Finally, articulation (the rapid starting and stopping of sounds) is performed by the tongue and lips. Rapid sounds such as b, k, and ch are formed in this way.
Characteristics Of Vocal Sounds
Vowels are the easiest sounds to understand. The vibration of the vocal cords excites the resonances F1, F2 and F3; the nasal cavity is shut off. Here are representative F1, F2, and F3 for the five vowels that you just said to yourself in front of your mirror:
Vowel F1 (Hz) F2 (Hz) F3 (Hz) ah 750 1100 2450 eh 550 1850 2500 ee 275 2300 3025 aw 575 850 2425 ooh 300 875 2250
Now you can correlate what you saw in the mirror with what the above chart says. The cavities on either side of the raised part of your tongue can be thought of as Helmholtz resonators, just like empty beer bottles or tuned speaker cabinets. As the volume of such a cavity goes up, its resonant frequency goes down (bigger beer bottles have lower resonant frequencies than smaller ones). As the size of the cavity opening goes up, the resonant frequency also goes up. Now, F1 is the main resonance of the space at the back of your mouth, and F2 is the main resonance of the space at the front of your mouth. "Aw" and "ooh" are spoken with the lips partially closed, thus lowering F2; "ee" is spoken with the lips open and the front cavity shortened by the raised tongue, thus raising F2; and so on. Of course, no two voices are exactly alike. The resonant frequencies given above are approximate. For instance, the formant frequencies of women's voices are typically 15% higher than those of men. The relationships among the sets of formants of the various vowels are, however, relatively consistent.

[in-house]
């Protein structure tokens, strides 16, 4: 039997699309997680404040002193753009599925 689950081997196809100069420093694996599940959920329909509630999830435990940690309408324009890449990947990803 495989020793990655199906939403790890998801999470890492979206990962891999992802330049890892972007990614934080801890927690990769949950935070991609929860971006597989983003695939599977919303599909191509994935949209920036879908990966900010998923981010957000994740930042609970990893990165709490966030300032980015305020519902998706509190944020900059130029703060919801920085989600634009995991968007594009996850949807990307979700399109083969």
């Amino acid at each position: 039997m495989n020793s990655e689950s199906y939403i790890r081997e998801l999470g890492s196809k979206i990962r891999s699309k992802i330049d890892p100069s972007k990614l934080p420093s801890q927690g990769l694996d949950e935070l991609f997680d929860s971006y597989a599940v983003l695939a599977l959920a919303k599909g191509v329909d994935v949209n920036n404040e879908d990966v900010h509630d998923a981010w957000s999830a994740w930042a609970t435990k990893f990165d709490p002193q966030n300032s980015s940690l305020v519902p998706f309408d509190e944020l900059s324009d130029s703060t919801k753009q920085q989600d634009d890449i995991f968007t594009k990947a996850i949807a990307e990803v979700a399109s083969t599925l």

Not all vowels can be described by three constant formant frequencies. Vowels such as long "u" (as in "you") and "ay" actually consist of transitions between two "steady" vowels. Say "you" slowly. You will hear that the word starts off as "ee" and ends as "ooh." Thus the formants move from one set of frequencies to another during the course of the sound. Other dynamic vowels (technically known as diphthongs) are "ow" and long "i."
Simulation Of Vocal Sounds
The initial waveform of voiced vocal sounds can be accurately simulated by a filtered rectangular waveform; white noise provides the initial waveform for unvoiced sounds. Three dynamic resonant filters provide formants F1, F2 and F3, while a fourth resonance provides nasal emphasis. The usual voltage-controlled amplifier and contour generator can provide articulation to define the consonants and shape the vowels. Finally, a sequencer can be employed to connect the components of a composite vocal sound. Standard synthesizer modules and sections to perform these functions are available. In fact, experimental speech synthesizers of this type have been around for at least forty years.
Another approach to simulating vocal sounds is the use of a vocoder, a device that analyzes and then reconstructs the frequency bands of real speech sounds. My next column will describe several vocoder systems currently in use. After that, we'll talk about vocal sound simulation using conventional synthesizer components.
For more articles by Bob Moog, please visit http://www.keyboardmag.com/analog/1318/moog-monday-hub-page/57761